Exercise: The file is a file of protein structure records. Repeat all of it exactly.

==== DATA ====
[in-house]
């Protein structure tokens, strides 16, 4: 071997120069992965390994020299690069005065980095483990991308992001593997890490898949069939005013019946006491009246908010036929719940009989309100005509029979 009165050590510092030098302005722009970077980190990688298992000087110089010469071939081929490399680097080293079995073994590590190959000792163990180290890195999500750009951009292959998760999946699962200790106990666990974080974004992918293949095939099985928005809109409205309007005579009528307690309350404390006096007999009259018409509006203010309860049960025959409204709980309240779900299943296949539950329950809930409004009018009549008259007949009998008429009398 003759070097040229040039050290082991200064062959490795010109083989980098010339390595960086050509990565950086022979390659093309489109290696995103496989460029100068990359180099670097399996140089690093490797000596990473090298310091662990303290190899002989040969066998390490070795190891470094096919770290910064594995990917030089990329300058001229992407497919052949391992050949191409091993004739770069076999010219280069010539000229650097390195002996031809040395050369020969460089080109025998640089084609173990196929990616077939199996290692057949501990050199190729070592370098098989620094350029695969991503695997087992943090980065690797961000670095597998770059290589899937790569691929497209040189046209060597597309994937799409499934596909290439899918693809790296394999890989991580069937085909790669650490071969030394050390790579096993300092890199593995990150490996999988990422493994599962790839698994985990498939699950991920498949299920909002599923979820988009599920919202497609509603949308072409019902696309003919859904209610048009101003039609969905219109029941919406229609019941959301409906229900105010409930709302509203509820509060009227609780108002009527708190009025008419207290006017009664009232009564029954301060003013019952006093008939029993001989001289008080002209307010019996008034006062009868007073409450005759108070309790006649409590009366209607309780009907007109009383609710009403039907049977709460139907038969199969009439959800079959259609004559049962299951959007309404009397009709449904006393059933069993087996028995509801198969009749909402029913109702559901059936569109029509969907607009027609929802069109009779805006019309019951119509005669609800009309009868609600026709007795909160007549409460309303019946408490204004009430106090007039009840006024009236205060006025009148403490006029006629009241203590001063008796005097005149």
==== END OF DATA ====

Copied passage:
[in-house]
């Protein structure tokens, strides 16, 4: 071997120069992965390994020299690069005065980095483990991308992001593997890490898949069939005013019946006491009246908010036929719940009989309100005509029979 009165050590510092030098302005722009970077980190990688298992000087110089010469071939081929490399680097080293079995073994590590190959000792163990180290890195999500750009951009292959998760999946699962200790106990666990974080974004992918293949095939099985928005809109409205309007005579009528307690309350404390006096007999009259018409509006203010309860049960025959409204709980309240779900299943296949539950329950809930409004009018009549008259007949009998008429009398 003759070097040229040039050290082991200064062959490795010109083989980098010339390595960086050509990565950086022979390659093309489109290696995103496989460029100068990359180099670097399996140089690093490797000596990473090298310091662990303290190899002989040969066998390490070795190891470094096919770290910064594995990917030089990329300058001229992407497919052949391992050949191409091993004739770069076999010219280069010539000229650097390195002996031809040395050369020969460089080109025998640089084609173990196929990616077939199996290692057949501990050199190729070592370098098989620094350029695969991503695997087992943090980065690797961000670095597998770059290589899937790569691929497209040189046209060597597309994937799409499934596909290439899918693809790296394999890989991580069937085909790669650490071969030394050390790579096993300092890199593995990150490996999988990422493994599962790839698994985990498939699950991920498949299920909002599923979820988009599920919202497609509603949308072409019902696309003919859904209610048009101003039609969905219109029941919406229609019941959301409906229900105010409930709302509203509820509060009227609780108002009527708190009025008419207290006017009664009232009564029954301060003013019952006093008939029993001989001289008080002209307010019996008034006062009868007073409450005759108070309790006649409590009366209607309780009907007109009383609710009403039907049977709460139907038969199969009439959800079959259609004559049962299951959007309404009397009709449904006393059933069993087996028995509801198969009749909402029913109702559901059936569109029509969907607009027609929802069109009779805006019309019951119509005669609800009309009868609600026709007795909160007549409460309303019946408490204004009430106090007039009840006024009236205060006025009148403490006029006629009241203590001063008796005097005149």